Leper Windows at Conisborough Parish Church

June 1937

Sheffield Independent June 8, 1937

Leper Windows

Reference in these columns to “Leper” windows and the possible existence of one at Conisborough, bring some interesting comments on the subject from Rev W.J.T.Pascoe, Vicar of Conisborough for many years, until he came to St Swithin’s, Sheffield last year.

He points out that the technical description of this type of window is “lychnoscope,” meaning “to see the light,” and so called because the head of anyone peering through the window will be on the level of the Altar candles.

In 1867, there was such window in the Conisborough Parish Church, in its original condition, complete with iron injuries, an open door, and an article in the “Times” described it as the only one left in England at that time in its complete and original state.

In that year however it was bricked up from the outside, but there still remains to be seen from inside the Church the framework and the iron bars of the window in a good state of preservation.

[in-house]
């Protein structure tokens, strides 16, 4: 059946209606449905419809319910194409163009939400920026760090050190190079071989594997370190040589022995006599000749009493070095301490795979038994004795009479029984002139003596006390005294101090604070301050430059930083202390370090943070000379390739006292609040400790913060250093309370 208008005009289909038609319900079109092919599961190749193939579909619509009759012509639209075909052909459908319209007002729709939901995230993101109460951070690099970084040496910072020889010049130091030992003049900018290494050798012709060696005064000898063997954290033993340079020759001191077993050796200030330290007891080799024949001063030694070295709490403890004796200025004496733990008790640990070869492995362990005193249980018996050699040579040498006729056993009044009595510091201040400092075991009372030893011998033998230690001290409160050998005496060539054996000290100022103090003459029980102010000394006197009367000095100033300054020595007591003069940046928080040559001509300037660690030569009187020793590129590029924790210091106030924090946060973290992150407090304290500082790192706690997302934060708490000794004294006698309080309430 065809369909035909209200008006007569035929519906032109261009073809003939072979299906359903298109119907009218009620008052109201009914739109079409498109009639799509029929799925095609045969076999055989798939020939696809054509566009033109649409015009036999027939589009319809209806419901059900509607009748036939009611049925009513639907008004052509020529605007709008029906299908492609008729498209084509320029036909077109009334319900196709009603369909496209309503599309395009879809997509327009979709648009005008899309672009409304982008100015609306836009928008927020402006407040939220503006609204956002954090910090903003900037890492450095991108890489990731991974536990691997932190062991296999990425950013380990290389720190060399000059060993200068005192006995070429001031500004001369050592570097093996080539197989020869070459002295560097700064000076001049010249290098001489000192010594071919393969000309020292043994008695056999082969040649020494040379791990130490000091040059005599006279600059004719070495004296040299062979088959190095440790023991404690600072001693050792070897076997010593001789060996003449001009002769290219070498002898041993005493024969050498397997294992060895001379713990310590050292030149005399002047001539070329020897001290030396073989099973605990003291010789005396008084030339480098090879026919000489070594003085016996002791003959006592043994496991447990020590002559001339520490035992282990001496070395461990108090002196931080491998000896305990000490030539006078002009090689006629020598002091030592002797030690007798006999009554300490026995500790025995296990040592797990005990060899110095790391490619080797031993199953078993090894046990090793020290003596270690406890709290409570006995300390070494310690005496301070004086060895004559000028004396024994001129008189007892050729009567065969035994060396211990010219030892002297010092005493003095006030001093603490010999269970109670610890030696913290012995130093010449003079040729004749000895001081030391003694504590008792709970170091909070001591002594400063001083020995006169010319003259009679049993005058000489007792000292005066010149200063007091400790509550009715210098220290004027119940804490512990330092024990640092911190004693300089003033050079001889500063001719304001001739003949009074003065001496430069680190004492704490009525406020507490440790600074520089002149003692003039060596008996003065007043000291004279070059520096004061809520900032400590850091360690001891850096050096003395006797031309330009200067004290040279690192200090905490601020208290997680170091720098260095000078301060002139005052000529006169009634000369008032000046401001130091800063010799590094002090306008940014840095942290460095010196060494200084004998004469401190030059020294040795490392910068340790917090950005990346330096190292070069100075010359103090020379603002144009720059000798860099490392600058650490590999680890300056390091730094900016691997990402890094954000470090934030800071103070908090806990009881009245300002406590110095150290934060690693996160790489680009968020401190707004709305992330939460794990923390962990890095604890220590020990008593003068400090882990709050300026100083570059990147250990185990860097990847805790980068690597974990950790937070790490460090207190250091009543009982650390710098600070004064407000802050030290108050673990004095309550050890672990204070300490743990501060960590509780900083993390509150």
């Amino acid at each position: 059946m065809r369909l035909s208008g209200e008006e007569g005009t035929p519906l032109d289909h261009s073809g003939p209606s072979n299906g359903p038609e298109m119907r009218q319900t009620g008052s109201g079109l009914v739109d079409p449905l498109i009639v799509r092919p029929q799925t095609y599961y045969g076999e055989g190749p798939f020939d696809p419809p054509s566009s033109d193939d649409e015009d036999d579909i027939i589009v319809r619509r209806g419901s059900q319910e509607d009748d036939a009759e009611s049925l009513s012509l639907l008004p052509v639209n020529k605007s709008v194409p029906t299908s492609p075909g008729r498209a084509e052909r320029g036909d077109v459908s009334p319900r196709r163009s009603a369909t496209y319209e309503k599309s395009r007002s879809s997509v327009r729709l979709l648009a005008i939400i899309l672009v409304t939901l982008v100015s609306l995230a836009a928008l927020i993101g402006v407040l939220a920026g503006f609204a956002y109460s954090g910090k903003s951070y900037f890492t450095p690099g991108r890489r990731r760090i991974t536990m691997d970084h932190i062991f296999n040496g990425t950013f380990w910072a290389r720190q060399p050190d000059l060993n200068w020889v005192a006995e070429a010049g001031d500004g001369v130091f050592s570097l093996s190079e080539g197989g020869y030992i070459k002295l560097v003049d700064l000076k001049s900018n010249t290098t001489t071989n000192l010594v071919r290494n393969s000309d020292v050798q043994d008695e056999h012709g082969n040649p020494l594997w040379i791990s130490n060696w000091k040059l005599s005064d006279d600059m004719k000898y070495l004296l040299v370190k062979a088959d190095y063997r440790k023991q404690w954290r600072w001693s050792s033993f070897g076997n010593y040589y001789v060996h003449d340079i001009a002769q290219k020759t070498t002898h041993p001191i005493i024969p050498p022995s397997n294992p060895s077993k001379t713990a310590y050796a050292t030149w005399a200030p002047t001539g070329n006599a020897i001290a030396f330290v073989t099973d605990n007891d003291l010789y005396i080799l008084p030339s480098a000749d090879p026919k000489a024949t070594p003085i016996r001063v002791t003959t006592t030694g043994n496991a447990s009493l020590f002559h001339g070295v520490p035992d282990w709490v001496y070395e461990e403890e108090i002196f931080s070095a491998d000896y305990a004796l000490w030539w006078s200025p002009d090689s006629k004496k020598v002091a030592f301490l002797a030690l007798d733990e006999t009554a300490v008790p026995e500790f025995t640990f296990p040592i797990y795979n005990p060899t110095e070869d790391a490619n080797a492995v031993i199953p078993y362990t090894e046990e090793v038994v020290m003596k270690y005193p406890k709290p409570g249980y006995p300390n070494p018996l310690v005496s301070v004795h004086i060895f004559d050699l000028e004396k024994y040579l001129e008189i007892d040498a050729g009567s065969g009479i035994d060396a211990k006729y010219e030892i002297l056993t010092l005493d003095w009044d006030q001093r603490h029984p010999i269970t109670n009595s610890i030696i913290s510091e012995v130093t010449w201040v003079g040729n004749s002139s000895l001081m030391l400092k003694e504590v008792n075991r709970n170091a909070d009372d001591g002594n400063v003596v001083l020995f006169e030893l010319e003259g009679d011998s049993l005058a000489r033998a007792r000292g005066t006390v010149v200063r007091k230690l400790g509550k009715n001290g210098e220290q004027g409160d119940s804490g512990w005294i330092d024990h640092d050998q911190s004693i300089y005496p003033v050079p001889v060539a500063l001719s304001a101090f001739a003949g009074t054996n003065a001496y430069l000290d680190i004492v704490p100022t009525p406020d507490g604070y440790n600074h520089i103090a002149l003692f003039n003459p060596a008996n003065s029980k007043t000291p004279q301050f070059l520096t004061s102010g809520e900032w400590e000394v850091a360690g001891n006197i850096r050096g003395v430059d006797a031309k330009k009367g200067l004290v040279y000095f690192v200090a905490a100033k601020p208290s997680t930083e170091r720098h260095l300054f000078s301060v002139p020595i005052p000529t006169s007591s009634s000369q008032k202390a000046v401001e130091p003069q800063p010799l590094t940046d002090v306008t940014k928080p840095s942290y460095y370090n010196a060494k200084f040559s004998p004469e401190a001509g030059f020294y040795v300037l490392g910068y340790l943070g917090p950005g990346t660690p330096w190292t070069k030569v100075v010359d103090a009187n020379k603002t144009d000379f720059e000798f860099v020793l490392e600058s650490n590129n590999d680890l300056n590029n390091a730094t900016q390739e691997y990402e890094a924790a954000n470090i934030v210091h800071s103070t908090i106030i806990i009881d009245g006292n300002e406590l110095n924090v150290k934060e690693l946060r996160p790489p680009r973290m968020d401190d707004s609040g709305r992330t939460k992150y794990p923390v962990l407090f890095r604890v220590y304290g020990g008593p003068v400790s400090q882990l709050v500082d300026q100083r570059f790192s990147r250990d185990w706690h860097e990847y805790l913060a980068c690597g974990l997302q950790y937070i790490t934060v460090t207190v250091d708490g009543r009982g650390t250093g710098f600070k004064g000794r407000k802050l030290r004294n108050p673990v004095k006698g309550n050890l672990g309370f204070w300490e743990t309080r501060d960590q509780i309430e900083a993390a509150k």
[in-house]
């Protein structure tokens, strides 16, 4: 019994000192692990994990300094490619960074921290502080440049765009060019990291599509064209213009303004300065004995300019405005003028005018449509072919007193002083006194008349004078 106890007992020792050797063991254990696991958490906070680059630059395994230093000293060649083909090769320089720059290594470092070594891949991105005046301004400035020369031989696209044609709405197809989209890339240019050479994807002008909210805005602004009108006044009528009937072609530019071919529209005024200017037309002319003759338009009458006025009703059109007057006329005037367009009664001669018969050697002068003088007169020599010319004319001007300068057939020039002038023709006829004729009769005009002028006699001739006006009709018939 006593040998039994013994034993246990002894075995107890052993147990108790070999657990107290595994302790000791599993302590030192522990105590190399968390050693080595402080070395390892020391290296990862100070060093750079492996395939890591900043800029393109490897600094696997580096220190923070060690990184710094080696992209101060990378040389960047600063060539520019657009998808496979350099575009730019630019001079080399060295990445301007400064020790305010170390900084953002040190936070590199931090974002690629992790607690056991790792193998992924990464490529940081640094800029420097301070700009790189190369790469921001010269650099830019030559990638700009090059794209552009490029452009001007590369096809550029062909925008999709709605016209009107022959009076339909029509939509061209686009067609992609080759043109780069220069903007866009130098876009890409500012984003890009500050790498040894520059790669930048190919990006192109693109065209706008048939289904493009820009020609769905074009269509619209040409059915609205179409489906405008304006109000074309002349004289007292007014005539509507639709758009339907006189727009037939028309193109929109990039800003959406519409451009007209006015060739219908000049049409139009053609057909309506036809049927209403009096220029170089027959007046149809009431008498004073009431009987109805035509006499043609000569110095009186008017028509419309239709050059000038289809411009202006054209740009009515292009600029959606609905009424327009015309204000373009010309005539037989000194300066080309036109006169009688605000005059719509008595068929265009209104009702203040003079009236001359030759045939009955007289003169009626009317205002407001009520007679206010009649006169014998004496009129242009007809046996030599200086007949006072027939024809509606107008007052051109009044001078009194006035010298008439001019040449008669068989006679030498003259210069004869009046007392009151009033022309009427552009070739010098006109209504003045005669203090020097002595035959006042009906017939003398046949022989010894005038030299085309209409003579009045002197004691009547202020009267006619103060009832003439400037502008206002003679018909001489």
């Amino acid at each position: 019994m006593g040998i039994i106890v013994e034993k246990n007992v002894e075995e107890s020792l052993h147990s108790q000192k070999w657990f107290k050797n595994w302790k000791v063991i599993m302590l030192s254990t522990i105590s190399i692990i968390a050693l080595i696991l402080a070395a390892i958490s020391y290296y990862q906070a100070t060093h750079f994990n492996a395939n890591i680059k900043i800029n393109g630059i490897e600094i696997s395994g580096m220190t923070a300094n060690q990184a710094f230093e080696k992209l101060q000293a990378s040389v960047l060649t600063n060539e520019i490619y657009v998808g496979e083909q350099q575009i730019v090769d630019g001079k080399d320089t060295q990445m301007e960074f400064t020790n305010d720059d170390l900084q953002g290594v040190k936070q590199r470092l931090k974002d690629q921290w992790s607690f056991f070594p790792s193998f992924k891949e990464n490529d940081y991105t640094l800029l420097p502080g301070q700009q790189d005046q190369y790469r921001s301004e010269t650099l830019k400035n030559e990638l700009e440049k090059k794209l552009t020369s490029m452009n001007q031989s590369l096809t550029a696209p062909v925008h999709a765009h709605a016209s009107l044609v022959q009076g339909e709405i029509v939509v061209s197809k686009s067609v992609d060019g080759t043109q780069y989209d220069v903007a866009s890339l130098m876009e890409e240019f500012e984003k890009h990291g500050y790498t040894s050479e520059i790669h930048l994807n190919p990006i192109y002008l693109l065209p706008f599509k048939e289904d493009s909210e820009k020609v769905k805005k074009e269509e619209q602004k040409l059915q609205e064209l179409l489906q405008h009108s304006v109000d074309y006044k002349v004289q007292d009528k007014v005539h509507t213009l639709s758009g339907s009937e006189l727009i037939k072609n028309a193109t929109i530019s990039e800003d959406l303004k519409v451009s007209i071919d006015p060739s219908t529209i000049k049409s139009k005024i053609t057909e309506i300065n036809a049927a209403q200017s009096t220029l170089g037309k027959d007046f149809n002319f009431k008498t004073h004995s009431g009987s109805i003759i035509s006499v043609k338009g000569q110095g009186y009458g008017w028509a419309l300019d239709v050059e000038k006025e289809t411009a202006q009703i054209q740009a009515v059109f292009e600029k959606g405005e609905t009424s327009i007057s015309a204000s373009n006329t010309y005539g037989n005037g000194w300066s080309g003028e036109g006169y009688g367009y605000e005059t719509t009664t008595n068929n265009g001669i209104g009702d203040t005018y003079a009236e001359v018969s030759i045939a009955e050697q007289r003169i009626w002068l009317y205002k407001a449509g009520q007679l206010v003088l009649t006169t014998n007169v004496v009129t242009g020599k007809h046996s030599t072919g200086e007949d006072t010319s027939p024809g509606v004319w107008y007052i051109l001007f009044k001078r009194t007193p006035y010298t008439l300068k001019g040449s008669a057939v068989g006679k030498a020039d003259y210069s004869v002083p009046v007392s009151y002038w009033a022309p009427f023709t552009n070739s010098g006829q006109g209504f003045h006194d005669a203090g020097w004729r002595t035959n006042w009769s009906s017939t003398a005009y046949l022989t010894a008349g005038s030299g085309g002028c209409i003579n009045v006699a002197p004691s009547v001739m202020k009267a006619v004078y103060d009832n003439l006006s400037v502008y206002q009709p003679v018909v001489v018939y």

The discovery was also made at Conisborough of foundations which offered evidence of some lean to structure, apparently to give shelter to those who were watching, or taking part in the service, through the window.

Another aperture in the Canada Church which has been described as a “leper window,” or “leper squint,” is a hole through one of the pillows.

But Mr Pascoe discredits this theory, and advances the most probable explanation that it was used for the purpose of synchronising the services at the high altar and low altar, and incidentally to ensure that one collection was not taken before the other!